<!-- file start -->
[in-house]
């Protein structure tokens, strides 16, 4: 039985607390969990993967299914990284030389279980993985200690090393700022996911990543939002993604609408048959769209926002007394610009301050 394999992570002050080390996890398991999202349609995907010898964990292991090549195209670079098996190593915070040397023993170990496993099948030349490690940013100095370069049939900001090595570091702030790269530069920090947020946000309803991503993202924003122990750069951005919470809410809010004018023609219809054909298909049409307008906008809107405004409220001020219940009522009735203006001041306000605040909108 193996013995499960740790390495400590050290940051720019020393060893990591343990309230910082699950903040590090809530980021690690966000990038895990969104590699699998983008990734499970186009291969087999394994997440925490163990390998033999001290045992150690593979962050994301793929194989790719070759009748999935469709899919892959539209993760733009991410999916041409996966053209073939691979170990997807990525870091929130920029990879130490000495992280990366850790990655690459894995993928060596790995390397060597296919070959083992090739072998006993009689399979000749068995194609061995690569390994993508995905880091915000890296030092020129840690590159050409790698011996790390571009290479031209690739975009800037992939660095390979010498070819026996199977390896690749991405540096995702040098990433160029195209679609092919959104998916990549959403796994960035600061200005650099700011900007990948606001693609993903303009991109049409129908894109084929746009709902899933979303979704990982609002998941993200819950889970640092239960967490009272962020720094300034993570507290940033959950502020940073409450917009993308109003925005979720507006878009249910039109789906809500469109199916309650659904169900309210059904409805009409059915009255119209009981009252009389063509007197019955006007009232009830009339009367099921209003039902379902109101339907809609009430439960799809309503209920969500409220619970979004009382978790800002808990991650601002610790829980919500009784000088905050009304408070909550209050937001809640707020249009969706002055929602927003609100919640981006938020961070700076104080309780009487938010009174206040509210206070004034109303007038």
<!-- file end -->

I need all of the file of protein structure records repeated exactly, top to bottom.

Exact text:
[in-house]
């Protein structure tokens, strides 16, 4: 039985607390969990993967299914990284030389279980993985200690090393700022996911990543939002993604609408048959769209926002007394610009301050 394999992570002050080390996890398991999202349609995907010898964990292991090549195209670079098996190593915070040397023993170990496993099948030349490690940013100095370069049939900001090595570091702030790269530069920090947020946000309803991503993202924003122990750069951005919470809410809010004018023609219809054909298909049409307008906008809107405004409220001020219940009522009735203006001041306000605040909108 193996013995499960740790390495400590050290940051720019020393060893990591343990309230910082699950903040590090809530980021690690966000990038895990969104590699699998983008990734499970186009291969087999394994997440925490163990390998033999001290045992150690593979962050994301793929194989790719070759009748999935469709899919892959539209993760733009991410999916041409996966053209073939691979170990997807990525870091929130920029990879130490000495992280990366850790990655690459894995993928060596790995390397060597296919070959083992090739072998006993009689399979000749068995194609061995690569390994993508995905880091915000890296030092020129840690590159050409790698011996790390571009290479031209690739975009800037992939660095390979010498070819026996199977390896690749991405540096995702040098990433160029195209679609092919959104998916990549959403796994960035600061200005650099700011900007990948606001693609993903303009991109049409129908894109084929746009709902899933979303979704990982609002998941993200819950889970640092239960967490009272962020720094300034993570507290940033959950502020940073409450917009993308109003925005979720507006878009249910039109789906809500469109199916309650659904169900309210059904409805009409059915009255119209009981009252009389063509007197019955006007009232009830009339009367099921209003039902379902109101339907809609009430439960799809309503209920969500409220619970979004009382978790800002808990991650601002610790829980919500009784000088905050009304408070909550209050937001809640707020249009969706002055929602927003609100919640981006938020961070700076104080309780009487938010009174206040509210206070004034109303007038």